25 November 2009

Left Hand Fade to Black

Feeling very much in the mood for a dark beer that was a) local, and b) I hadn't tried yet, I settled on the just-released Fade to Black from Left Hand (producers of an excellent Milk Stout). Thick, creamy tan head over jet-black ale, it's marketed as a "Foreign Export Stout" and comes on strong with a full and slightly syrupy nose. The taste couldn't be less syrupy though: rich dark malts balanced with a nice hop bitterness and some dark fruit notes, it finishes incredibly smooth. Really is kind of like a much, much better and smoother Guinness Extra Stout (just saying this brings back memories of dank London clubs and a half-warm bottle between my fingers).

24 November 2009

The Lost Abbey Lost & Found

I'd heard The Lost Abbey talked up but hadn't seen any for sale back east, so was glad to see it at Liquor Mart here in Boulder. We picked up some Lost & Found and popped it open, and it's definitely a winner: a nice subtle fruit and ale nose, thick creamy head and an excellent mouthfeel. Lots going on, good malt body and nice hop balance – never hoppy but a great slightly bitter counterpoint and finish that completes the beer excellently. Definitely glad to have had a chance to taste.

17 November 2009

Allagash Curieux

Milltown had a tasting with Allagash last week, and so continue to have on tap several beers not normally found on draft, including the Curieux. Barrel-aged (in Beam barrels) and incredibly smooth, Curieux is a real treat – a bit of the traditional Allagash spice followed by vanilla and a great finish. Get a pour if you can.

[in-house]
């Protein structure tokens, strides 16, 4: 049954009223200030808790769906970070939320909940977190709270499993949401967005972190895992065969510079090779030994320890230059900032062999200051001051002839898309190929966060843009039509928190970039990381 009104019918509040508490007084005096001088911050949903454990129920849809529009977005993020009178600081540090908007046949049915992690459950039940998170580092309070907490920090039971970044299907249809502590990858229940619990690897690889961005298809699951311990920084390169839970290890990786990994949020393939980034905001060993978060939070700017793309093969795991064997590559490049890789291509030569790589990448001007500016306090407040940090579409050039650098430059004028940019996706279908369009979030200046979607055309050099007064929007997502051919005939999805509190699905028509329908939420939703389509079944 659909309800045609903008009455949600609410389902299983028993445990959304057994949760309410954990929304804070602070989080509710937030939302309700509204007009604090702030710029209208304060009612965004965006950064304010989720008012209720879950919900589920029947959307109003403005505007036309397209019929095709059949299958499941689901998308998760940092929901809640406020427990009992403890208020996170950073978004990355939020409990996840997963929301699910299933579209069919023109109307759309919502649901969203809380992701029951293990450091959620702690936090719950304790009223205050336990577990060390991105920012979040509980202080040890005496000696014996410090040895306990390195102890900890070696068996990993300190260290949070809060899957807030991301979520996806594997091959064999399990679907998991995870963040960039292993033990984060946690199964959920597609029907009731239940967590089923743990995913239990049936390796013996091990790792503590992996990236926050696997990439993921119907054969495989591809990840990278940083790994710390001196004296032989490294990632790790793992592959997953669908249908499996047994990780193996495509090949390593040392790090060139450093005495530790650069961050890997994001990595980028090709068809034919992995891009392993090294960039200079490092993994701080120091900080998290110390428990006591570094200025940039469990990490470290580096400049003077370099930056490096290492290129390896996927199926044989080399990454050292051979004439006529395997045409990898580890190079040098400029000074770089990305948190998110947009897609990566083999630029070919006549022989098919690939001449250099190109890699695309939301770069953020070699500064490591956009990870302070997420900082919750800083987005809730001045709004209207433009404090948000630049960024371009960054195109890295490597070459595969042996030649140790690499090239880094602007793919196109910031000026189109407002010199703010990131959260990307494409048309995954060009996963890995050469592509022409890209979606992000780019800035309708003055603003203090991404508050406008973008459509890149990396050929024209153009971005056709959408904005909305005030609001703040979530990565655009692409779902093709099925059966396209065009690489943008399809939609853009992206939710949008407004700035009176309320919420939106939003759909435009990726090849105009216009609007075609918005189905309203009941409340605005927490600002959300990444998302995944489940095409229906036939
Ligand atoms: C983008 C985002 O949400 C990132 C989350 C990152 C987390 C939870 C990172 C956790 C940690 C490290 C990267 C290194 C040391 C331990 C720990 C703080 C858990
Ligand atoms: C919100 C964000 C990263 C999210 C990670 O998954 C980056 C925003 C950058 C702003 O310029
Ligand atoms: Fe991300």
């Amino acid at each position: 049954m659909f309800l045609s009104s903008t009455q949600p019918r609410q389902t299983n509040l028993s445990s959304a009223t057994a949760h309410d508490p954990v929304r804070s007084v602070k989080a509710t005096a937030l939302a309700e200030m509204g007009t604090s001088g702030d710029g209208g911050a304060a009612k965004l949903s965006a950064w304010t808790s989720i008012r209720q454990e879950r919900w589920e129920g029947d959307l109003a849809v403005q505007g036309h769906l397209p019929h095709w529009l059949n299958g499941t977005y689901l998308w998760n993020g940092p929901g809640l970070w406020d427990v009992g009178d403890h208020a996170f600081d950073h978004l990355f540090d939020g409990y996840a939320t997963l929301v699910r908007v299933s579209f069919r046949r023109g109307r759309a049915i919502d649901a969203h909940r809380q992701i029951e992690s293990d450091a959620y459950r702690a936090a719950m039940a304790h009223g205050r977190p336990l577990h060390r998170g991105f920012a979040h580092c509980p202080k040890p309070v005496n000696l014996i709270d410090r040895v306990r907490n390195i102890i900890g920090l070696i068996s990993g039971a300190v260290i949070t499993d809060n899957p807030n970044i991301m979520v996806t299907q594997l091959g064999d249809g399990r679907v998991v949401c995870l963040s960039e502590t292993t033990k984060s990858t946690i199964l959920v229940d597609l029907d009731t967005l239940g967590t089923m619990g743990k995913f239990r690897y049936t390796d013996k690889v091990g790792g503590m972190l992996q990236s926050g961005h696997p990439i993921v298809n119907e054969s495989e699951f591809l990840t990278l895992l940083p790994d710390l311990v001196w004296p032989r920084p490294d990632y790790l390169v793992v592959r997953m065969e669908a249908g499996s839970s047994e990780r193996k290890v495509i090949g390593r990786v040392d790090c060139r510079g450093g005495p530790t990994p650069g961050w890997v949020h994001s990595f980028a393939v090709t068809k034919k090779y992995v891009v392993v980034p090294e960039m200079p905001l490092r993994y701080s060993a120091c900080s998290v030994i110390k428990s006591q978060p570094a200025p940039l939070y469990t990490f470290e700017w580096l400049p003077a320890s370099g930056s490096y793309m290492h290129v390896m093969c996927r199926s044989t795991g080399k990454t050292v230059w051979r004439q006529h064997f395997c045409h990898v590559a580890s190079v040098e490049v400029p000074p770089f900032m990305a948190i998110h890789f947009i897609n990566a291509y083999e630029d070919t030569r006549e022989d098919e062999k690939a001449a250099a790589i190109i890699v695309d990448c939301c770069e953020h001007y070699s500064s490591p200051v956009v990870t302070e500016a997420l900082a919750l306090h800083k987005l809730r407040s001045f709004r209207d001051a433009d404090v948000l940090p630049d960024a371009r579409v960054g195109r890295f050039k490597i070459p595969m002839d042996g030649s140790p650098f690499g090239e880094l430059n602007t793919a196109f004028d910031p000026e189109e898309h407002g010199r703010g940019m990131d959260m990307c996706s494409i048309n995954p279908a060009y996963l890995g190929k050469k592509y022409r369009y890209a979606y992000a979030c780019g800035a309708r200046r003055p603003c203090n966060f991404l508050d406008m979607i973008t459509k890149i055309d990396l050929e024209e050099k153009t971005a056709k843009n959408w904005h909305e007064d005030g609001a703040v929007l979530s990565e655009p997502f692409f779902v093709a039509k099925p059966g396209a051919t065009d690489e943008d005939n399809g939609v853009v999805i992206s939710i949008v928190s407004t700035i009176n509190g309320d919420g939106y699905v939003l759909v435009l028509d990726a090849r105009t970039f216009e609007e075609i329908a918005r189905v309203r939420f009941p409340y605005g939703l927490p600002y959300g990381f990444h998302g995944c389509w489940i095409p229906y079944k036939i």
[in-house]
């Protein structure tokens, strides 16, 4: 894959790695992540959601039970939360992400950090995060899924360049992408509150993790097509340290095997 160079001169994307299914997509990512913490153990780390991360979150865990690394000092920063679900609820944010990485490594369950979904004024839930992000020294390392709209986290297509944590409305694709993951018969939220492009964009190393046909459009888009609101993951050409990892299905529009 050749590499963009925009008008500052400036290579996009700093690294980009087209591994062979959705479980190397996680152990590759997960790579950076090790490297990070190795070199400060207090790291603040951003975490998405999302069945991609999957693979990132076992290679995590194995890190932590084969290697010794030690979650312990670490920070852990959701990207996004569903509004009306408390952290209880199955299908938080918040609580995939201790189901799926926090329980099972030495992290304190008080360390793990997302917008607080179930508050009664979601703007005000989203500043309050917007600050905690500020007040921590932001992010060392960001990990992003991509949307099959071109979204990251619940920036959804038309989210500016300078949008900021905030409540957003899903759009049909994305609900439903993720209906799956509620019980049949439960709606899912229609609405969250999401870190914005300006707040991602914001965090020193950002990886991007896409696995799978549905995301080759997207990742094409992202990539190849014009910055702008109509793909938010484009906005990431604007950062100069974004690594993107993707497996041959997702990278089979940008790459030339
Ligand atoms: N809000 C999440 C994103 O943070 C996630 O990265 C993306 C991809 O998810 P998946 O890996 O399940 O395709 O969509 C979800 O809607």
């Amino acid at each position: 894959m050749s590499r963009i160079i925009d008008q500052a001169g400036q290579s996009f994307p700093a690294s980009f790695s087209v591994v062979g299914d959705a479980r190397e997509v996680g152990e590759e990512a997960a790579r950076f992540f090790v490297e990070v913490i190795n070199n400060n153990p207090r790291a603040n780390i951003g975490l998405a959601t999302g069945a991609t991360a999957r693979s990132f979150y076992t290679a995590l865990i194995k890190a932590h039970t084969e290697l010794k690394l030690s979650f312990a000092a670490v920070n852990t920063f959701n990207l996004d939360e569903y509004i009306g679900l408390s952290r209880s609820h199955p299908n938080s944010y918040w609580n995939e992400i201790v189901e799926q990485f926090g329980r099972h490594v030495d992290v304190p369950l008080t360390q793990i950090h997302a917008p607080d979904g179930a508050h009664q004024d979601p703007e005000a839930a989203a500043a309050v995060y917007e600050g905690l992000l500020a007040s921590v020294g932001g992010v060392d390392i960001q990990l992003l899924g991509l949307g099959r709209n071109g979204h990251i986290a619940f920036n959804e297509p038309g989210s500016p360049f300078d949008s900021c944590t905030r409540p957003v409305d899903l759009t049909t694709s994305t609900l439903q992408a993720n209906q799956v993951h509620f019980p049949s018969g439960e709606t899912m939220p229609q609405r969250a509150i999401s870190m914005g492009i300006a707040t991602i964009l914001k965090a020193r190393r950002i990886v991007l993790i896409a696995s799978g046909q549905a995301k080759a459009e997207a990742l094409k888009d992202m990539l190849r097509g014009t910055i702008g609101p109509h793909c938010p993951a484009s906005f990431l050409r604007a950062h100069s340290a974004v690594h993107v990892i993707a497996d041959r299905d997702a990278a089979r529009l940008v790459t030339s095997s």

16 November 2009

Seattle: Elysian Brewing Company

Elysian Brewing Company is one of those brewpubs that is sadly uncommon in most parts of the country: rather than the beer being a gimmick to accompany so-so bar food, at Elysian it's the reason to come. The food's quite good, too – very nice grilled corn cakes to start, and the house-made black bean burger was excellent – but it definitely takes a back seat to the beer.

I'd been to Elysian before on my previous trip to Seattle and made my way through most of their regular beers (indeed, Elysian bottles and sells their beers all around, and many of their stand-bys are also on tap at other local pubs), so decided to take a trip through the seasonals. I was served well by this decision, as there were three sour beers on tap (my current semi-obsession, beer-wise), reviewed below in order.

Haleakala Hibiscus Sour Ale: Mild sweet nose, full body, tart edges. Carbonation mild owing to wild yeast, finish a perfect blend of tart, sweet, sour, bitter. Hops there but only as balance. Very refreshing and easy-drinking, gets a bit more sour when warm. A real winner and it turned out to be the best of the bunch.

Sour Power Flemish-style Wood Aged Sour Ale: Very, very smooth. More sour in the nose than the taste, and not overly woody - definitely wood-aged but all the good and none of the bad elements of the process. Kind of wished it was a bit more sour, but still solid.

The Trip III Dark Sour Blend: Super-sour nose, low carbonation, porter-style dark body with a great smooth and sour taste and finish. So sayeth the note: "The 3rd beer in collaboration between Elysian and New Belgium, 70% Dark Lager brewed by Elysian and aged sour ale (Foudre 13-30%) brewed at New Belgium.

Pacific Northwest Food Adventures

Plenty of pictures of the food I ate in Seattle and Vancouver already up on Flickr; I'll be posting write-ups of those and others through the week.